While SBB is technically a funding system initiative that changes how districts fund their schools, a successful SBB system is about much more than that. Giving school leaders flexibility over their resources isn’t what drives change; it’s what leaders do with those resources that drives change. This is why SBB is most successful when it is part of a broader strategy for school empowerment—what we call “strategic school design.” Under strategic school design, school leaders identify their key student and teacher needs, implement an empowering, rigorous curriculum, and then reorganize resources (people, time, technology, and money) to enact a coherent set of research-backed strategies. Clarity around the goals for SBB should guide each district’s design decisions and inform how leaders measure success.

  2. A clear understanding of what it takes to successfully implement student-based budgeting.
    Transforming your school funding system is no small feat, and the technical and adaptive changes required to shift to SBB should not be underestimated. Under SBB, the principal role expands to include managing resources and setting a school vision, which may be new for many principals. For principals to be successful in those new responsibilities, districts need to invest in significant support and training. Similarly, under SBB, the role of the central office shifts from the traditional “command and control center” to a “collaborative service center” which may require a significant shift in the roles, responsibilities, and mindset of those working in central office.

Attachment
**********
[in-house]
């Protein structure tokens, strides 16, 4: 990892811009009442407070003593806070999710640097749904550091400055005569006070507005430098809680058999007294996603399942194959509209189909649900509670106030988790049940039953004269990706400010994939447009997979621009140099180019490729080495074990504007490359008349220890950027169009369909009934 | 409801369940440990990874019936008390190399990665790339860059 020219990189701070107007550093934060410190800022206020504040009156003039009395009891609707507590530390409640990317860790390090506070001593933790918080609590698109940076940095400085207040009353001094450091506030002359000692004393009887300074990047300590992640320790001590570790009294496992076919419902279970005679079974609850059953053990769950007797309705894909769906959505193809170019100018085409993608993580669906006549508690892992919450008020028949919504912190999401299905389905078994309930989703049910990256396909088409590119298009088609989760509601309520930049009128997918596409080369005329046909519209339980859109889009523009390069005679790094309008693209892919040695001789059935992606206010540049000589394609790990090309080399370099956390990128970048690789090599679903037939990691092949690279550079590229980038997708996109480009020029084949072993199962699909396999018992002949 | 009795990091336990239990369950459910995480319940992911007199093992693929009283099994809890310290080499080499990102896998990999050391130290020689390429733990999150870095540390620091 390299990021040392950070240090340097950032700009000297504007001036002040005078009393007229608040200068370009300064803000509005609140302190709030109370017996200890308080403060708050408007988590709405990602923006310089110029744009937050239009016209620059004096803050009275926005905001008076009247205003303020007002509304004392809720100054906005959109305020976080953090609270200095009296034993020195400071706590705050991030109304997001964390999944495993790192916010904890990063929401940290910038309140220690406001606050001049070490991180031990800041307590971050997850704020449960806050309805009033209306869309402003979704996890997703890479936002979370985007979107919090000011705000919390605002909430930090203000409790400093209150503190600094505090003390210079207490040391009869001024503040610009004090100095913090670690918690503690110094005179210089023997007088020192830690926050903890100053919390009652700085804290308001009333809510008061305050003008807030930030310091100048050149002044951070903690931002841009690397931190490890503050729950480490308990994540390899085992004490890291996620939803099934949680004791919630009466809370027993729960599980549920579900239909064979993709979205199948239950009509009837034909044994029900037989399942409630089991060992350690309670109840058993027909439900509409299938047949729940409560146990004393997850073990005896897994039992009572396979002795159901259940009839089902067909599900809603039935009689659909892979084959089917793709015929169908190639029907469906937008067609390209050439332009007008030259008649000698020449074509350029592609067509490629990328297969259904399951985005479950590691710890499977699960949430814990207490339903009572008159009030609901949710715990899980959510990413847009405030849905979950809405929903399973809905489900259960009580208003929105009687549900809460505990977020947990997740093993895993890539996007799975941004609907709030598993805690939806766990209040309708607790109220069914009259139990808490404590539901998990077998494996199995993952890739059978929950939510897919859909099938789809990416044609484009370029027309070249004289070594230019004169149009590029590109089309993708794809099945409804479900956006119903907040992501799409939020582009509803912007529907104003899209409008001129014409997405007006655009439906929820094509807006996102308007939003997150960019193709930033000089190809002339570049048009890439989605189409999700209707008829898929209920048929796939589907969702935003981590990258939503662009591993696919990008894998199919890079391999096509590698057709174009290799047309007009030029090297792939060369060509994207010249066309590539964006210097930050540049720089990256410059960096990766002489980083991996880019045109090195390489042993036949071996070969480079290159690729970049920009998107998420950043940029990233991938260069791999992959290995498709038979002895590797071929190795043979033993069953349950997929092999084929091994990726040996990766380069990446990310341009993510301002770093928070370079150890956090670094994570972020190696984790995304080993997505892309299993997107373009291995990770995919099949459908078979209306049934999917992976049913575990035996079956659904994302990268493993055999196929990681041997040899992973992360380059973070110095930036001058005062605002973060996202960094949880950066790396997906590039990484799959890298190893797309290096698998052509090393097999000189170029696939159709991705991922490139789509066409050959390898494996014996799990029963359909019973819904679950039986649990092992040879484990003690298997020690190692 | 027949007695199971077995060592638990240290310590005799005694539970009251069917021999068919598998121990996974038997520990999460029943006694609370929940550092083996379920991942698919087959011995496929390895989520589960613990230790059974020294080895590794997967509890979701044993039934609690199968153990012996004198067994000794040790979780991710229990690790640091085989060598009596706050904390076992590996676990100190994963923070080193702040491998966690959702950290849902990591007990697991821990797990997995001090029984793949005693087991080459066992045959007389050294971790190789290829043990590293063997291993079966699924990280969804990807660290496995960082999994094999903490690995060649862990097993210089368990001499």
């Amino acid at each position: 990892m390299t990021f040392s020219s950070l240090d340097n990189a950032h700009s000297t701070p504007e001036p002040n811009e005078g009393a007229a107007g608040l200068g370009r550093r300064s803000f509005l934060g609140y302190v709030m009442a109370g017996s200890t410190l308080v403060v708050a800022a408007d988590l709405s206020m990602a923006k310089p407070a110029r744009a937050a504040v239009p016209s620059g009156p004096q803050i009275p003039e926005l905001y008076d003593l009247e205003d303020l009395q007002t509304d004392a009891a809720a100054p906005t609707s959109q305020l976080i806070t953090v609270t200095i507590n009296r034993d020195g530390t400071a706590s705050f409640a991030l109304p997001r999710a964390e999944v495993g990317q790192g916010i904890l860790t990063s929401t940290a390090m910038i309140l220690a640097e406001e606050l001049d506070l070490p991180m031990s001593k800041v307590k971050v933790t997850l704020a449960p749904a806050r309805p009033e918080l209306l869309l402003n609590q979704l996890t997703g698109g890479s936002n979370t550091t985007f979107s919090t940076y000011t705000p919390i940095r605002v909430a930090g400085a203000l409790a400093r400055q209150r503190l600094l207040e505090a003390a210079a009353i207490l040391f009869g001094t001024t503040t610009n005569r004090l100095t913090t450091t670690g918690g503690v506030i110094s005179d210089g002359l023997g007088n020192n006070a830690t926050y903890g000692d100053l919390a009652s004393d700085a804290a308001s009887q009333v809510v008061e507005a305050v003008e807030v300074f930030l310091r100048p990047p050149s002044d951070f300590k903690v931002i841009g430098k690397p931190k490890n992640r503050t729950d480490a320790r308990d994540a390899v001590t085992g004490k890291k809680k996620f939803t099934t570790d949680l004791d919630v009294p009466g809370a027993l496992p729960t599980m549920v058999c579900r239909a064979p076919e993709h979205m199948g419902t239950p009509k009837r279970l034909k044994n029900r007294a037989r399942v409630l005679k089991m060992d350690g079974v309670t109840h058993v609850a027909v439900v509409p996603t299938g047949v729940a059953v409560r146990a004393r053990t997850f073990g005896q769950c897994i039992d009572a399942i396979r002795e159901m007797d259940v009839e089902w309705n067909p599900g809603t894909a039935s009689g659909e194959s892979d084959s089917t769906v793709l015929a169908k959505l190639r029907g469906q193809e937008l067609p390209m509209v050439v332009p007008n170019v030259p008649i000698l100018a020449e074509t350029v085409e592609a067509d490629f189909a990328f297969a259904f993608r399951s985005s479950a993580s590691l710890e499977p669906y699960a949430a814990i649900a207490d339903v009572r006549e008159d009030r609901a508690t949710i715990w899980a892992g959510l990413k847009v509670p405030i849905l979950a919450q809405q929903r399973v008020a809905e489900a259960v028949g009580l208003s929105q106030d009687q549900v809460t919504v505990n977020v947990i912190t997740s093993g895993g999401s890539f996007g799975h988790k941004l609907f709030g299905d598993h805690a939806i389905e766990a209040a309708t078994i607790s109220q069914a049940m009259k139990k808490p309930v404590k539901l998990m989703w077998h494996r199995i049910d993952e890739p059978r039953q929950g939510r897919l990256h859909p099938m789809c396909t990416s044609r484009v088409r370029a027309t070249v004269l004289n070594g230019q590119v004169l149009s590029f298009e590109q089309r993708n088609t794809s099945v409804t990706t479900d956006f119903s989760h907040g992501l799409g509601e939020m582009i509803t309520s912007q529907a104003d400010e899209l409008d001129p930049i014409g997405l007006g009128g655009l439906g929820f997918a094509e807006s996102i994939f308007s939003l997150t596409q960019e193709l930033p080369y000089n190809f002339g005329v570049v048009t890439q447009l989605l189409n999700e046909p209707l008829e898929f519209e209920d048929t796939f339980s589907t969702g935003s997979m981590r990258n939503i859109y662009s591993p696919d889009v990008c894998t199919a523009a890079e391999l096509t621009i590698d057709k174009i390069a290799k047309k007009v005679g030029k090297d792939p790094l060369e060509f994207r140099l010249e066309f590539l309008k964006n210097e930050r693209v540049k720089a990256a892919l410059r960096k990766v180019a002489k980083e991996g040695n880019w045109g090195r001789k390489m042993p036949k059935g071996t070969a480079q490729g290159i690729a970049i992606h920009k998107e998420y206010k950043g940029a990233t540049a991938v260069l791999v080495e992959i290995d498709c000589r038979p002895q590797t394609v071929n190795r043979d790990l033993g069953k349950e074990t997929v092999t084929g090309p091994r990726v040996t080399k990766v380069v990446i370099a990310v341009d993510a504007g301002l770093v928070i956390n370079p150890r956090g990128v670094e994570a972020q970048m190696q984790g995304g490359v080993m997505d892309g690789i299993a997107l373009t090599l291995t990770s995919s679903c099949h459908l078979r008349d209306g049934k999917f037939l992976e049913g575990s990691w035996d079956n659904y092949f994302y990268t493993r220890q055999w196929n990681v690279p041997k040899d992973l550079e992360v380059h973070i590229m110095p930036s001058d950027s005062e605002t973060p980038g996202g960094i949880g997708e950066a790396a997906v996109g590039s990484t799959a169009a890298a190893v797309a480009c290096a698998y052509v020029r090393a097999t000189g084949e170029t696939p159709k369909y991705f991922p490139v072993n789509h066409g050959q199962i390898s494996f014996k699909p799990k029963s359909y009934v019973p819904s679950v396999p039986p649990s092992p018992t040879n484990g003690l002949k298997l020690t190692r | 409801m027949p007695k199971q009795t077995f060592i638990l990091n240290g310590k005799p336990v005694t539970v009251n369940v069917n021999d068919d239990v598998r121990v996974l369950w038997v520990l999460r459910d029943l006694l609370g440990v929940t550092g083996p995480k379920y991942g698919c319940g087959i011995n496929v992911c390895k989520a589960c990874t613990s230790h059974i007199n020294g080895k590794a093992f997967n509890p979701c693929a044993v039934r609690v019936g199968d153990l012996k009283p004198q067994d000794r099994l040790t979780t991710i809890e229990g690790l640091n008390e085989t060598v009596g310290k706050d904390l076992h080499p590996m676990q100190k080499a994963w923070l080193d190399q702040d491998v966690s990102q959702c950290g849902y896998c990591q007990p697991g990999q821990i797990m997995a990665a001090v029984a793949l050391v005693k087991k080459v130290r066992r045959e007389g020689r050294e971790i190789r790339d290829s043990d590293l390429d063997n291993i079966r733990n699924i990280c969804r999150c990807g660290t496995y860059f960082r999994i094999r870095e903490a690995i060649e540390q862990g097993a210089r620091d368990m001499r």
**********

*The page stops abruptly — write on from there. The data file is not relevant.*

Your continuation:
When implemented well, we have seen SBB play an important role in a district’s overall strategy to improve student outcomes. For example, SBB has been an important foundational element in the theory of action for Denver Public Schools, which is centered around equity for high-needs populations and principal flexibility.

The Student-Based Budgeting Toolkit explores what districts need to consider to ensure that SBB is fully integrated into their overall system strategy. It is intended to help district leaders assess whether SBB is the right strategic move for their district.